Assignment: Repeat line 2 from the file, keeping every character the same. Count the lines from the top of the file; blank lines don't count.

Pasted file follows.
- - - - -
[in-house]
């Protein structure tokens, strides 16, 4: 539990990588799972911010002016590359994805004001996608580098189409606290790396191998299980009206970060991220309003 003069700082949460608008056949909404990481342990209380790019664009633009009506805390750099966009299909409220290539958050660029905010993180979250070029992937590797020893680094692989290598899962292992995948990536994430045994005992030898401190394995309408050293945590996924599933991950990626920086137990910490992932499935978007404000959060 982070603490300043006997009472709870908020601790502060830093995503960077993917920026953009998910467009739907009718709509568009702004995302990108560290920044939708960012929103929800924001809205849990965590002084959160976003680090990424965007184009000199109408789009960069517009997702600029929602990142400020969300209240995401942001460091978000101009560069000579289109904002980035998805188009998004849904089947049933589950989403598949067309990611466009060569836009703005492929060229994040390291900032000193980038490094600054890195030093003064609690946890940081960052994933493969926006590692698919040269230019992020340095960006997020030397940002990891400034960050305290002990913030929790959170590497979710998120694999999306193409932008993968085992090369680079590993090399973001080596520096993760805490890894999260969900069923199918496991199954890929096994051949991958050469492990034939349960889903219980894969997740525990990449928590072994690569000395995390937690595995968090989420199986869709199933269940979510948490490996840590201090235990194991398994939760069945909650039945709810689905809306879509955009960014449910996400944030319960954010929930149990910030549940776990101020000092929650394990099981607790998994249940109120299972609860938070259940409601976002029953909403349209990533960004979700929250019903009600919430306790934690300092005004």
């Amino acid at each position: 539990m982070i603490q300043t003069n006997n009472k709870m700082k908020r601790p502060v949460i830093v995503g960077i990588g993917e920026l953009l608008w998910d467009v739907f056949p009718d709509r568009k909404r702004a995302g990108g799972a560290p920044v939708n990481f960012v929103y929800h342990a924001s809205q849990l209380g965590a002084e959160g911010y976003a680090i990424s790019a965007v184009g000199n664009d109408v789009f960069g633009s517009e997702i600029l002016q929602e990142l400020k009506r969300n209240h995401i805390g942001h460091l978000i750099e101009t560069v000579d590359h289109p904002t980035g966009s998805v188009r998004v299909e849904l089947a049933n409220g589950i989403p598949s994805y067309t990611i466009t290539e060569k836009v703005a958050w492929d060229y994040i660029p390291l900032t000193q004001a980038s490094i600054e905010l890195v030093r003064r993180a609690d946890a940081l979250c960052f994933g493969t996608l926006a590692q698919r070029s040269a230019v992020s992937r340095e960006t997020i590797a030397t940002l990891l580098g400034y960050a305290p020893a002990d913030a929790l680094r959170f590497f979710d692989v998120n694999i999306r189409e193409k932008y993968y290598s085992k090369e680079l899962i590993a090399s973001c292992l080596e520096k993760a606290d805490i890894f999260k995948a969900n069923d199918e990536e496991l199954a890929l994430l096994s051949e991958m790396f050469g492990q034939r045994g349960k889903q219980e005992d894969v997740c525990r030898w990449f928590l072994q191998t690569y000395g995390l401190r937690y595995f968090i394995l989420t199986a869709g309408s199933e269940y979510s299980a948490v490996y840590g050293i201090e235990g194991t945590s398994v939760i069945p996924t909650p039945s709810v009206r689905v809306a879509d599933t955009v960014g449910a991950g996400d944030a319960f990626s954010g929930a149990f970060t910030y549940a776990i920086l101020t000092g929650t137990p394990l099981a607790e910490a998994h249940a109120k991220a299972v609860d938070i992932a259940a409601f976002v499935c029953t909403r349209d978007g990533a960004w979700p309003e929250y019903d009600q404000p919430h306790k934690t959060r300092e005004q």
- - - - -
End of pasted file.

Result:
């Protein structure tokens, strides 16, 4: 539990990588799972911010002016590359994805004001996608580098189409606290790396191998299980009206970060991220309003 003069700082949460608008056949909404990481342990209380790019664009633009009506805390750099966009299909409220290539958050660029905010993180979250070029992937590797020893680094692989290598899962292992995948990536994430045994005992030898401190394995309408050293945590996924599933991950990626920086137990910490992932499935978007404000959060 982070603490300043006997009472709870908020601790502060830093995503960077993917920026953009998910467009739907009718709509568009702004995302990108560290920044939708960012929103929800924001809205849990965590002084959160976003680090990424965007184009000199109408789009960069517009997702600029929602990142400020969300209240995401942001460091978000101009560069000579289109904002980035998805188009998004849904089947049933589950989403598949067309990611466009060569836009703005492929060229994040390291900032000193980038490094600054890195030093003064609690946890940081960052994933493969926006590692698919040269230019992020340095960006997020030397940002990891400034960050305290002990913030929790959170590497979710998120694999999306193409932008993968085992090369680079590993090399973001080596520096993760805490890894999260969900069923199918496991199954890929096994051949991958050469492990034939349960889903219980894969997740525990990449928590072994690569000395995390937690595995968090989420199986869709199933269940979510948490490996840590201090235990194991398994939760069945909650039945709810689905809306879509955009960014449910996400944030319960954010929930149990910030549940776990101020000092929650394990099981607790998994249940109120299972609860938070259940409601976002029953909403349209990533960004979700929250019903009600919430306790934690300092005004």